Allen is correct. Sounds like another block gone.


Top of pagePrevious messageNext messageBottom of page Link to this message  By J and M Machine Co Inc on Tuesday, May 14, 2013 - 09:51 am:

Tom:From what you have said the dimensions are off.
Instead of .732 it should be 7/32" or .218"
That's what is shown below typical model T seat we use.





Top of pagePrevious messageNext messageBottom of page Link to this message  By Mark H Whisenand on Tuesday, May 14, 2013 - 10:39 am:

are they cast iron or alloy? mark


Top of pagePrevious messageNext messageBottom of page Link to this message  By J and M Machine Co Inc on Tuesday, May 14, 2013 - 03:16 pm:

Mark: The seats we use are an alloy nickel stellite seat.


Top of pagePrevious messageNext messageBottom of page Link to this message  By Tom Lovejoy, So Cal on Wednesday, May 15, 2013 - 12:13 am:

I think you guys are right, sorry bout that I can't read my own writing :-)my eyes are not what they once were. oh yeah, I ordered mine from Mac's not Lang's. Their catalog says the seats are made of cast iron. I have not got them yet, still in the mail. Allen - I am going to try and do it - I picked up a Kwik - way valve seat insert tool model M-049 on E Bay, brand new never used best I can tell. Really lucked out as their quite expensive. Got it for about the price of a single cutter.I have never done anything like it. But I do know a couple skilled machinist who have offered to assist. Both have done valve seat inserts in several vehicles including model T's. So hopefully it well go ok. Thanks for pointing out my error's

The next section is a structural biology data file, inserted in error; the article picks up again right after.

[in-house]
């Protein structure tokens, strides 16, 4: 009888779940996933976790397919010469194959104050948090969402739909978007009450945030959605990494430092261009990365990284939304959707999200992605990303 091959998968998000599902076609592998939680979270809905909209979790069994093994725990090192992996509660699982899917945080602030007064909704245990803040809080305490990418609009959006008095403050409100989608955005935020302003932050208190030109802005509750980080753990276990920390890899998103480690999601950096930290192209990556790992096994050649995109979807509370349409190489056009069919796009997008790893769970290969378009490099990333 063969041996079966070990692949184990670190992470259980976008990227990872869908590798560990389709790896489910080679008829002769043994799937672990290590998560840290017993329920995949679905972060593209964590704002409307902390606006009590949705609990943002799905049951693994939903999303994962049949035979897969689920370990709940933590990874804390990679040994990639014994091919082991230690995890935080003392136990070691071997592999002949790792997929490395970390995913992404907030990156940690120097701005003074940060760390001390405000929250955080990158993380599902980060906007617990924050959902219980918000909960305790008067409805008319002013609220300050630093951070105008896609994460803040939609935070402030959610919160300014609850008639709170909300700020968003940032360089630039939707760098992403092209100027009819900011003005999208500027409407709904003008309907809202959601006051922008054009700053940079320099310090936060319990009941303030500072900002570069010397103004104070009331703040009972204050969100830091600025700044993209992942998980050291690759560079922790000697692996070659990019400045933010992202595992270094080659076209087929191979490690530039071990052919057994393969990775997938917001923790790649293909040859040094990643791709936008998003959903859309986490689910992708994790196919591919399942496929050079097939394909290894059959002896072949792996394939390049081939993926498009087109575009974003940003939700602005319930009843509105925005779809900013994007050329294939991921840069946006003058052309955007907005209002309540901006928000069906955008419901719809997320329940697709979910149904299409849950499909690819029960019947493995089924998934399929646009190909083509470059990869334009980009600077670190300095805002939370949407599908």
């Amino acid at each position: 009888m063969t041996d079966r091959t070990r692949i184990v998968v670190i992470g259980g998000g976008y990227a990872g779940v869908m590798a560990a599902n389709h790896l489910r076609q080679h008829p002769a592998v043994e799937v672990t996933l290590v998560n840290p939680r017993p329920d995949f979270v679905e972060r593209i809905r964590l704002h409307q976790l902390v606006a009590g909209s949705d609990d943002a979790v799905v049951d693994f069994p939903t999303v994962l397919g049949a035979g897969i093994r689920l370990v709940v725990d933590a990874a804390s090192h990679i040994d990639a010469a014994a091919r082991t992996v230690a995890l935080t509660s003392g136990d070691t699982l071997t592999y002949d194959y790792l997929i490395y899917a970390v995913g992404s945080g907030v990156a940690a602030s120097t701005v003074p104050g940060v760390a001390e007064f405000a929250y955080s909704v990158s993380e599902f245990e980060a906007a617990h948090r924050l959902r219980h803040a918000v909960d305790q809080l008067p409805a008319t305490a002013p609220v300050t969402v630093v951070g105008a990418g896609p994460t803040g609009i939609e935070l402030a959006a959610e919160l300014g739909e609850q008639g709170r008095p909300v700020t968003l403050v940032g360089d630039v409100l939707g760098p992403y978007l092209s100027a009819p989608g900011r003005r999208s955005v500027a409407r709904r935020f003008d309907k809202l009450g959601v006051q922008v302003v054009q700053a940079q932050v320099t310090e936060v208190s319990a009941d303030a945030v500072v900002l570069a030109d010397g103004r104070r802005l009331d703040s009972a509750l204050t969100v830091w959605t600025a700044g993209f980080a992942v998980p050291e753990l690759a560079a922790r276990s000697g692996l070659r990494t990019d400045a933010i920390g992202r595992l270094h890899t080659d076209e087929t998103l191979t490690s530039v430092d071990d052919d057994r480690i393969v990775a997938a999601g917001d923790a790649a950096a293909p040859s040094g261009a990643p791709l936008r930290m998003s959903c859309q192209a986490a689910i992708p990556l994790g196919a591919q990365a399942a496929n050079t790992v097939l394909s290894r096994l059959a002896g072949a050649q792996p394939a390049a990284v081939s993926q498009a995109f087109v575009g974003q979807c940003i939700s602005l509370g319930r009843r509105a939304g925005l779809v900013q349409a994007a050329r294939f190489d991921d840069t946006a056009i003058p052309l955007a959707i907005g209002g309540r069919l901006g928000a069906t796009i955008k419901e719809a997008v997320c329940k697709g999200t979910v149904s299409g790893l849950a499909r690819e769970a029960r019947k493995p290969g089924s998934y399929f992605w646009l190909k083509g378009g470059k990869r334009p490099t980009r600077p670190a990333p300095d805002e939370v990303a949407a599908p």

Top of pagePrevious messageNext messageBottom of page Link to this message  By Allan Richard Bennett on Wednesday, May 15, 2013 - 12:42 am:

Good buy Tom. I am not familiar with that tool. I hope it works for you. The seats have to be an interference fit. The cutter which makes the hole needs to be matched to the inserts to achieve this.

I am a little bit unsure about your proposal to use cast iron seats. The hardened seats in J and M's post will allow the use of unleaded fuels. These are tough little buggers. They need to be, to stand up to the hammer-in fitting process. I would be hesitant to fit cast iron seats in this way because of the risk of breaking them. I can see no advantage in using cast iron seats over the hardened seats.

Perhaps you skilled machinist helpers will be able to advise.

Yours with caution,

Allan from down under.


Top of pagePrevious messageNext messageBottom of page Link to this message  By kep on Wednesday, May 15, 2013 - 02:51 am: